In this work, we demonstrate the potential of surface-initiated single electron transfer living radical polymerization for surface modification applications that confer low-fouling properties. The versatility of the technique, which can be applied to a wide variety of substrates, has been displayed by the successful grafting of a range of monomers after immobilizing a bromine initiator on the surface via plasma polymerization. The thickness of the grafted surfaces can be controlled through variation of reaction parameters such as monomer concentration, reaction time, and the ratio between catalyst and ligand. Furthermore, the low-fouling properties of the resulting surfaces were demonstrated against fully concentrated serum proteins and adhesive fibroblast cells, via grafting of N-hydroxyethyl acrylamide (N-HEA) or [2-(methacryloyloxy)ethyl]dimethyl-(3-sulfopropyl) ammonium hydroxide (SBMA). This rapid and versatile coating technique, which has the ability to be applied to a wide range of substrates, can be performed in aqueous conditions without the exclusion of atmospheric oxygen, and shows excellent potential for the surface modification of biomaterial surfaces that require low-fouling properties.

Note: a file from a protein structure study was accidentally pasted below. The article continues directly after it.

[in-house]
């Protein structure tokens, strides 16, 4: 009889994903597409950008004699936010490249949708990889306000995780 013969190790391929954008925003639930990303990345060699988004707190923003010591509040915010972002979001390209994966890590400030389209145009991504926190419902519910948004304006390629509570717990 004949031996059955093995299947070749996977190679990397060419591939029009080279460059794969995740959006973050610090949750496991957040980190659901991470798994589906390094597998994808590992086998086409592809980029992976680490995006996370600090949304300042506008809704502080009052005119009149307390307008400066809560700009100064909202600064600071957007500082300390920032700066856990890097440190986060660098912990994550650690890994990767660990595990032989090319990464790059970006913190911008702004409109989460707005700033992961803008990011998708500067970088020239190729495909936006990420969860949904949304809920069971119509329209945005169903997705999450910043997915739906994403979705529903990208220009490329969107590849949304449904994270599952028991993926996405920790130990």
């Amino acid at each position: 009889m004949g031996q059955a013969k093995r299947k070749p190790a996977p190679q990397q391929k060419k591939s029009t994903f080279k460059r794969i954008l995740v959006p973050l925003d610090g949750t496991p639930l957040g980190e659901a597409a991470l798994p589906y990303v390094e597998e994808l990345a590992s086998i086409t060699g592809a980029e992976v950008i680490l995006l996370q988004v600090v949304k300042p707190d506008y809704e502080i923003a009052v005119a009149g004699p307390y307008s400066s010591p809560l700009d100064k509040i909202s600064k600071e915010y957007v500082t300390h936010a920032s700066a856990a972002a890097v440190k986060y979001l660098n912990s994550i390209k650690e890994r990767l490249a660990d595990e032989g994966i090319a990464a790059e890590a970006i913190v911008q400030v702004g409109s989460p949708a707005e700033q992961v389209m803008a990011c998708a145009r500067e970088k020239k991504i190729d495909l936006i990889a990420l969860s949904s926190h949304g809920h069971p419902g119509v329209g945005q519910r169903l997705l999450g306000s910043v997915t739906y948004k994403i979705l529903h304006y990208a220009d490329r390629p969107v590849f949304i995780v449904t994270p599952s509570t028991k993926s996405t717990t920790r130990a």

|Number of pages||10|
|Journal||Journal of Polymer Science, Part A: Polymer Chemistry|
|Publication status||Published - 1 Aug 2017|
- plasma polymerization
- rapid coatings
- surface-initiated SET-LRP
- thin films